Montreal Real Estate Prices (Teranet-National Bank HPI)

Annual percent change of real estate prices in Montreal.

Source: National Bank of Canada, Teranet, Better Dwelling.

The broad deceleration of price gains most likely has to do with non-local factors. Nationally, the market was hit with one of the fastest climbs of interest rates in recent history. Add to that stricter lending at the Big Six, and mortgage stress testing. Each one of these measures shrinks the size of mortgage a household can secure. This makes it more difficult for qualified buyers to absorb rapid price gains.

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  • Ken 6 years ago

    It looks like April 2009 was the peak decline for national levels, and that’s where we’re heading. That doesn’t seem too bad to be honest. Sucks to pay more than you need to, but it’s not the end of the world.

    • Bluetheimpala 6 years ago

      2009 was deemed’the great recession’ with hundreds of billions of value wiped out across basically everything. Our economy is firing on all cylinders and the US is killing it. Other than the Turks having their currency goosed, there isn’t that much obvious strife in the world (ok…we all know the corp bond market may implode and ECB nation debt is messy…)…makes ya think. And I find the other markets being at all-time highs laughable and quite concerning; TO and Southern Ontario, for better or for worse, drive Canada. You can have all of your soft wood and subsidized dairy but at the end of the day, if we are hurting everyone is hurting. We’ll have to keep watching. Tick tock. BD4L.

      • Grizzly Gus 6 years ago

        China is worth keeping an eye on too. Their P2P lending system seems to be falling apart and bigger banks have been more reluctant to lend despite the government easing standards. Not a clear credit crunch or financial crisis yet by any means but bad news seems to piling up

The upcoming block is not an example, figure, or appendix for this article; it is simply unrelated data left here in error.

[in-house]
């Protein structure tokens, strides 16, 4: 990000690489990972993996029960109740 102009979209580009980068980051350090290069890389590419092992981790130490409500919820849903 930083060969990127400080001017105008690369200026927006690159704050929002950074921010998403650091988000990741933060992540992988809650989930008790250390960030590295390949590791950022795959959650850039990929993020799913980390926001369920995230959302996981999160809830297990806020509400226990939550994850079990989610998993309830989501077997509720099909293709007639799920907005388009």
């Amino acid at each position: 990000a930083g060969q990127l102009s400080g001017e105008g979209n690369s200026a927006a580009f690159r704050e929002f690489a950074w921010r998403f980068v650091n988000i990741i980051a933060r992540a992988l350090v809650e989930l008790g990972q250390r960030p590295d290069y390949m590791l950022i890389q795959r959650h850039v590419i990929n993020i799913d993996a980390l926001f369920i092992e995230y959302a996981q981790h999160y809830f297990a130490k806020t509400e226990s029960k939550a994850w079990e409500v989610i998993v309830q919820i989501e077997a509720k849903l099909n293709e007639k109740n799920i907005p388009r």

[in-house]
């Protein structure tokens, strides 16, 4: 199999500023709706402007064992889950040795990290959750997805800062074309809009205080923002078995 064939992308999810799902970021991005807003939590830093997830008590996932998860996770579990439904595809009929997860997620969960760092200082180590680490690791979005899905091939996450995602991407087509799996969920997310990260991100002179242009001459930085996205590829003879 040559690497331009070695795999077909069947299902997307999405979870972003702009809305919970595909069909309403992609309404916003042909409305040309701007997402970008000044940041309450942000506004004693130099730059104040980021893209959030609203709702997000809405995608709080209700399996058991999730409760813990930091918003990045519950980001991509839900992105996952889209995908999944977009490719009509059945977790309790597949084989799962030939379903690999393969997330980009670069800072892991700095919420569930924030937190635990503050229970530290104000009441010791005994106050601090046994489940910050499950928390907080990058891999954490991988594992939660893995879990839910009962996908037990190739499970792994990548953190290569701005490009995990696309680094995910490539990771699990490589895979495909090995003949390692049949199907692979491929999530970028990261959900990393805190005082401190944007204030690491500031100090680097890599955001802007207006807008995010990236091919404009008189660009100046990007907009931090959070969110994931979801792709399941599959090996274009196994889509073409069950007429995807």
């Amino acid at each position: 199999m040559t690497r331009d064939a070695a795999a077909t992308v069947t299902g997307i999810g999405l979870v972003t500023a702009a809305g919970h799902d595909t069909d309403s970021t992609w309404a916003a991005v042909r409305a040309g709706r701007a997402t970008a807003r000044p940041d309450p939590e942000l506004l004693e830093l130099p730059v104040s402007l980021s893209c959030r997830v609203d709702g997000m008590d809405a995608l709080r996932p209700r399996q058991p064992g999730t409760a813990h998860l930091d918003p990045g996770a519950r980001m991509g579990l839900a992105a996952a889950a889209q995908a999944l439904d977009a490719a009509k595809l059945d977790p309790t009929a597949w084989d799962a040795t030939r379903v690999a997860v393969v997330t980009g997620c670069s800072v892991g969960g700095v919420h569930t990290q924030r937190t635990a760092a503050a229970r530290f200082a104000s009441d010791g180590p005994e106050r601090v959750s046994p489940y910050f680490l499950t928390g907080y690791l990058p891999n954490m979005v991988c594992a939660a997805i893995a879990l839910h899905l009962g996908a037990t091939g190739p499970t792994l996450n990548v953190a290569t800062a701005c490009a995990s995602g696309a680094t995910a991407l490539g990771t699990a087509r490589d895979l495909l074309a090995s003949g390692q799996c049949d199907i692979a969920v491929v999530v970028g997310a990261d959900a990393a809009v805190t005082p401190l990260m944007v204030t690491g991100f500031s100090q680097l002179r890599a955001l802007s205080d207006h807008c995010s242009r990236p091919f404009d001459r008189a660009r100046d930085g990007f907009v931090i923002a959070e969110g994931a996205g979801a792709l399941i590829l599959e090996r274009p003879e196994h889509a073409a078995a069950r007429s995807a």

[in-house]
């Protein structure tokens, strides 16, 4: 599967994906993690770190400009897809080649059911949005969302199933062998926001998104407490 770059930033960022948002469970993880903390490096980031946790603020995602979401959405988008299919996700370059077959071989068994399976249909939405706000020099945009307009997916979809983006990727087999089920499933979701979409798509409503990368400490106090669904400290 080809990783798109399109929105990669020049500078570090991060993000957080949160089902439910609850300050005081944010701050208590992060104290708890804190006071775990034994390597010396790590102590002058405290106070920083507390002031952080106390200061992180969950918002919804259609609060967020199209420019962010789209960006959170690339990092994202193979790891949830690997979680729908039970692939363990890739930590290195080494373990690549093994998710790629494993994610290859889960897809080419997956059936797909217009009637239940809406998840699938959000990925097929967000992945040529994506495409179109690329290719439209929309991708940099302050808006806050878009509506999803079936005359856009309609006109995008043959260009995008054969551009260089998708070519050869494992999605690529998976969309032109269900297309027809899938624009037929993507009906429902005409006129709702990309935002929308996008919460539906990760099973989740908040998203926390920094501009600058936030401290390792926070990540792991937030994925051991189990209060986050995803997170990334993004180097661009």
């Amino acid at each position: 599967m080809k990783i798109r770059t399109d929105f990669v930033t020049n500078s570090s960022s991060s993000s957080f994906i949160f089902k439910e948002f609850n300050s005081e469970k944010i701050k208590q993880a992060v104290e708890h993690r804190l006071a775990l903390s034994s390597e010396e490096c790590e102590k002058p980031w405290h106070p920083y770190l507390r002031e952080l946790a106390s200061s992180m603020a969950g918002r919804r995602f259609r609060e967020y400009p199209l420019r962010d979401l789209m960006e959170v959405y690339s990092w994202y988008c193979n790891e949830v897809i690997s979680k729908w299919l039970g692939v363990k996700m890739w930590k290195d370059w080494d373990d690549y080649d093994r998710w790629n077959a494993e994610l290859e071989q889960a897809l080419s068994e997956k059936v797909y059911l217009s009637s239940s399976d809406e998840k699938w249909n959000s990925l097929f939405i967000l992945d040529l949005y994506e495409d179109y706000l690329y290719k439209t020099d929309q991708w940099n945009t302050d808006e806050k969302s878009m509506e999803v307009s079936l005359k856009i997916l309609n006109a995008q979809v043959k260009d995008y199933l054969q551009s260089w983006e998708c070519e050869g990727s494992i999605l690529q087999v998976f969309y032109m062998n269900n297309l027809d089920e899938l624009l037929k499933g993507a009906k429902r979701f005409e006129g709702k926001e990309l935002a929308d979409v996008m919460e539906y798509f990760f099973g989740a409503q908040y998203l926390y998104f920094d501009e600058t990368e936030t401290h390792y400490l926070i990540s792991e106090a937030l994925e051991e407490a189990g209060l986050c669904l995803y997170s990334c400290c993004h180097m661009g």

• Neo 6 years ago

          China just seems to able to keep the debt party going.

  • willy 6 years ago

    There’s also another index that I’m following up on. It’s called RPS house price index i.e. Real Property Solutions by Brookfield Company. They say they’re similar to Teranet. What I noticed though, is that their index is a bit more generous or more on the positive side than Teranet or CREA in terms of price appreciation.

    Anyone heard of the RPS index? If yes what’s the accuracy like?

    • NJ 6 years ago

      //more on the positive side//
      Sounds sponsored content to me.
      No thank you.

  • Andy 6 years ago

    If anyone is looking for private money I can provide first mortgages at 7.99% open loan 3 month to 12 month term.
    Msg for details.

    • Papagorgio 6 years ago

      I’m very interested,good sir. Do you accept transfer with western union to Lagos? I patiently await your response.

    • Gullible Gus 6 years ago

      Will you automatically renew after 12 months if I cant another lender to step in? Might need something more in the 25 year range?

    • NJ 6 years ago

      Poor guy, go get a life.

    • RM 6 years ago

      I really wish there was a way of flagging inappropriate posts. BD moderator, wanna step in here?

Comments are closed.